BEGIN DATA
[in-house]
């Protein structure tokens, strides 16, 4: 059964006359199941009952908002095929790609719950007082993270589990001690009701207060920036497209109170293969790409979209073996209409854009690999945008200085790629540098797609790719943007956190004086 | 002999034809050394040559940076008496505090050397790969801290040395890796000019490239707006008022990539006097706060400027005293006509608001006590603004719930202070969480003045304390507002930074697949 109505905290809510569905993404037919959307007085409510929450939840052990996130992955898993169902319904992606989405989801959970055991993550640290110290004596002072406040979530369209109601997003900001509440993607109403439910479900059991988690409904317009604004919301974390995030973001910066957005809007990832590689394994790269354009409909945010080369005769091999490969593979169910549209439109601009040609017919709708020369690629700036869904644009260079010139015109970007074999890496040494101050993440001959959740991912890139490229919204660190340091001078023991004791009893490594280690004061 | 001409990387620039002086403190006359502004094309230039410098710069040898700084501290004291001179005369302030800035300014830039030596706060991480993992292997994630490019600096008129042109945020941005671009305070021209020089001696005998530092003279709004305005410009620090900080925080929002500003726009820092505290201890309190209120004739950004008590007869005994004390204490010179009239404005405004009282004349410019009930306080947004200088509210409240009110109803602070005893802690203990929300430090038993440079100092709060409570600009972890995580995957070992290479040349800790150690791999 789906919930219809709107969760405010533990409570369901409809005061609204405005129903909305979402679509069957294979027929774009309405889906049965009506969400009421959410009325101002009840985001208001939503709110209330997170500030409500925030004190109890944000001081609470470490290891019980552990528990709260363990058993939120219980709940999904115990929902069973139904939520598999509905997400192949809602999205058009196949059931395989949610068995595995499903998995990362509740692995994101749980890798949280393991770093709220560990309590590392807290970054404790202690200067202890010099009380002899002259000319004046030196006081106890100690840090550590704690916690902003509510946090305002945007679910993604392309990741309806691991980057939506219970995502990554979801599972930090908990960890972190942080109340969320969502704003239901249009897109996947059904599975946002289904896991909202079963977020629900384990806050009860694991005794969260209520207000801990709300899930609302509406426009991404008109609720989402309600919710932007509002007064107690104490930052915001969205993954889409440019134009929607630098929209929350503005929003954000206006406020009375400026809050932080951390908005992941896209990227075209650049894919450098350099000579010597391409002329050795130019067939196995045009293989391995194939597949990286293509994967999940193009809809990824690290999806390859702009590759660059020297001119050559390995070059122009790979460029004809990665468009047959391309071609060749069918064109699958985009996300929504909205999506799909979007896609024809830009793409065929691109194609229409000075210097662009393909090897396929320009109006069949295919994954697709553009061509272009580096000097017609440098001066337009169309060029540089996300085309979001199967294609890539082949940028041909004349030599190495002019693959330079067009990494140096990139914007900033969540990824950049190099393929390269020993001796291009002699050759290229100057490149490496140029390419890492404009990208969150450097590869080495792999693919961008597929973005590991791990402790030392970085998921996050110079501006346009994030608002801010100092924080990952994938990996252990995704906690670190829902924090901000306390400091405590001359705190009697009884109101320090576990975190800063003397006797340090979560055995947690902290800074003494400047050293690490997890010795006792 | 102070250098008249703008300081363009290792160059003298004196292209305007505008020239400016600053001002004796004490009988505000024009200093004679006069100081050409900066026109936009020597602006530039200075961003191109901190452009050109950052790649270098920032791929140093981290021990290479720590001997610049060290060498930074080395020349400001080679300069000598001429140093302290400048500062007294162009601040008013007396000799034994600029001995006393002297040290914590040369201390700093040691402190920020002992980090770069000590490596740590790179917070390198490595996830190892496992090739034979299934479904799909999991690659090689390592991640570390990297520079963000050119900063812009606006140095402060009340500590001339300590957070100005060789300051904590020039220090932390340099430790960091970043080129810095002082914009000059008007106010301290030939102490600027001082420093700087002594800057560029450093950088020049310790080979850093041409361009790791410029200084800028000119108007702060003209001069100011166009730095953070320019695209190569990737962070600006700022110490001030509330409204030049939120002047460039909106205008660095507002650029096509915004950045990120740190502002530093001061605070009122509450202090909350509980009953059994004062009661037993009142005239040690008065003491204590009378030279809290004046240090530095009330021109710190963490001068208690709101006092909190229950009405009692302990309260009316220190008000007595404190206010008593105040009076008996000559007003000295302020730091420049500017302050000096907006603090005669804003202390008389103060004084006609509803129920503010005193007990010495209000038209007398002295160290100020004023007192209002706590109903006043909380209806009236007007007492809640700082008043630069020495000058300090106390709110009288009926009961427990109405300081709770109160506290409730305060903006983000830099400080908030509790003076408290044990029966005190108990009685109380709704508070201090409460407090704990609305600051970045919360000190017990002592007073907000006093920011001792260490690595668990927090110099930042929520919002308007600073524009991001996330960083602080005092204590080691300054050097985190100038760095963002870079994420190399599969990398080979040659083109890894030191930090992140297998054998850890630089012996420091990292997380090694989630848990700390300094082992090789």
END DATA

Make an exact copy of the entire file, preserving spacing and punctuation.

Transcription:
[in-house]
């Protein structure tokens, strides 16, 4: 059964006359199941009952908002095929790609719950007082993270589990001690009701207060920036497209109170293969790409979209073996209409854009690999945008200085790629540098797609790719943007956190004086 | 002999034809050394040559940076008496505090050397790969801290040395890796000019490239707006008022990539006097706060400027005293006509608001006590603004719930202070969480003045304390507002930074697949 109505905290809510569905993404037919959307007085409510929450939840052990996130992955898993169902319904992606989405989801959970055991993550640290110290004596002072406040979530369209109601997003900001509440993607109403439910479900059991988690409904317009604004919301974390995030973001910066957005809007990832590689394994790269354009409909945010080369005769091999490969593979169910549209439109601009040609017919709708020369690629700036869904644009260079010139015109970007074999890496040494101050993440001959959740991912890139490229919204660190340091001078023991004791009893490594280690004061 | 001409990387620039002086403190006359502004094309230039410098710069040898700084501290004291001179005369302030800035300014830039030596706060991480993992292997994630490019600096008129042109945020941005671009305070021209020089001696005998530092003279709004305005410009620090900080925080929002500003726009820092505290201890309190209120004739950004008590007869005994004390204490010179009239404005405004009282004349410019009930306080947004200088509210409240009110109803602070005893802690203990929300430090038993440079100092709060409570600009972890995580995957070992290479040349800790150690791999 789906919930219809709107969760405010533990409570369901409809005061609204405005129903909305979402679509069957294979027929774009309405889906049965009506969400009421959410009325101002009840985001208001939503709110209330997170500030409500925030004190109890944000001081609470470490290891019980552990528990709260363990058993939120219980709940999904115990929902069973139904939520598999509905997400192949809602999205058009196949059931395989949610068995595995499903998995990362509740692995994101749980890798949280393991770093709220560990309590590392807290970054404790202690200067202890010099009380002899002259000319004046030196006081106890100690840090550590704690916690902003509510946090305002945007679910993604392309990741309806691991980057939506219970995502990554979801599972930090908990960890972190942080109340969320969502704003239901249009897109996947059904599975946002289904896991909202079963977020629900384990806050009860694991005794969260209520207000801990709300899930609302509406426009991404008109609720989402309600919710932007509002007064107690104490930052915001969205993954889409440019134009929607630098929209929350503005929003954000206006406020009375400026809050932080951390908005992941896209990227075209650049894919450098350099000579010597391409002329050795130019067939196995045009293989391995194939597949990286293509994967999940193009809809990824690290999806390859702009590759660059020297001119050559390995070059122009790979460029004809990665468009047959391309071609060749069918064109699958985009996300929504909205999506799909979007896609024809830009793409065929691109194609229409000075210097662009393909090897396929320009109006069949295919994954697709553009061509272009580096000097017609440098001066337009169309060029540089996300085309979001199967294609890539082949940028041909004349030599190495002019693959330079067009990494140096990139914007900033969540990824950049190099393929390269020993001796291009002699050759290229100057490149490496140029390419890492404009990208969150450097590869080495792999693919961008597929973005590991791990402790030392970085998921996050110079501006346009994030608002801010100092924080990952994938990996252990995704906690670190829902924090901000306390400091405590001359705190009697009884109101320090576990975190800063003397006797340090979560055995947690902290800074003494400047050293690490997890010795006792 | 102070250098008249703008300081363009290792160059003298004196292209305007505008020239400016600053001002004796004490009988505000024009200093004679006069100081050409900066026109936009020597602006530039200075961003191109901190452009050109950052790649270098920032791929140093981290021990290479720590001997610049060290060498930074080395020349400001080679300069000598001429140093302290400048500062007294162009601040008013007396000799034994600029001995006393002297040290914590040369201390700093040691402190920020002992980090770069000590490596740590790179917070390198490595996830190892496992090739034979299934479904799909999991690659090689390592991640570390990297520079963000050119900063812009606006140095402060009340500590001339300590957070100005060789300051904590020039220090932390340099430790960091970043080129810095002082914009000059008007106010301290030939102490600027001082420093700087002594800057560029450093950088020049310790080979850093041409361009790791410029200084800028000119108007702060003209001069100011166009730095953070320019695209190569990737962070600006700022110490001030509330409204030049939120002047460039909106205008660095507002650029096509915004950045990120740190502002530093001061605070009122509450202090909350509980009953059994004062009661037993009142005239040690008065003491204590009378030279809290004046240090530095009330021109710190963490001068208690709101006092909190229950009405009692302990309260009316220190008000007595404190206010008593105040009076008996000559007003000295302020730091420049500017302050000096907006603090005669804003202390008389103060004084006609509803129920503010005193007990010495209000038209007398002295160290100020004023007192209002706590109903006043909380209806009236007007007492809640700082008043630069020495000058300090106390709110009288009926009961427990109405300081709770109160506290409730305060903006983000830099400080908030509790003076408290044990029966005190108990009685109380709704508070201090409460407090704990609305600051970045919360000190017990002592007073907000006093920011001792260490690595668990927090110099930042929520919002308007600073524009991001996330960083602080005092204590080691300054050097985190100038760095963002870079994420190399599969990398080979040659083109890894030191930090992140297998054998850890630089012996420091990292997380090694989630848990700390300094082992090789």